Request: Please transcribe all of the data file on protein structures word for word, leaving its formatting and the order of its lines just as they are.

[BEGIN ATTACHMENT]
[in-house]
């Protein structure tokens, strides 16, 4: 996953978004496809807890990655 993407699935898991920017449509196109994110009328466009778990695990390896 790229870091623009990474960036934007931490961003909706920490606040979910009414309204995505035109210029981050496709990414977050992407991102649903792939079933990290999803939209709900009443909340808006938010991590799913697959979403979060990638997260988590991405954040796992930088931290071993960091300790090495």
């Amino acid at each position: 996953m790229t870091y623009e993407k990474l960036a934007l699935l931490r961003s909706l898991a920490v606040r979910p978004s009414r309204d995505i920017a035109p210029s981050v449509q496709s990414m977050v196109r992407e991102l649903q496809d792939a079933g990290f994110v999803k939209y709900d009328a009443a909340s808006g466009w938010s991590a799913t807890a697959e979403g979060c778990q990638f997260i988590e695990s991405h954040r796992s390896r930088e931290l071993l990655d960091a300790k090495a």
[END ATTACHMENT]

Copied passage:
[in-house]
């Protein structure tokens, strides 16, 4: 996953978004496809807890990655 993407699935898991920017449509196109994110009328466009778990695990390896 790229870091623009990474960036934007931490961003909706920490606040979910009414309204995505035109210029981050496709990414977050992407991102649903792939079933990290999803939209709900009443909340808006938010991590799913697959979403979060990638997260988590991405954040796992930088931290071993960091300790090495």
């Amino acid at each position: 996953m790229t870091y623009e993407k990474l960036a934007l699935l931490r961003s909706l898991a920490v606040r979910p978004s009414r309204d995505i920017a035109p210029s981050v449509q496709s990414m977050v196109r992407e991102l649903q496809d792939a079933g990290f994110v999803k939209y709900d009328a009443a909340s808006g466009w938010s991590a799913t807890a697959e979403g979060c778990q990638f997260i988590e695990s991405h954040r796992s390896r930088e931290l071993l990655d960091a300790k090495a």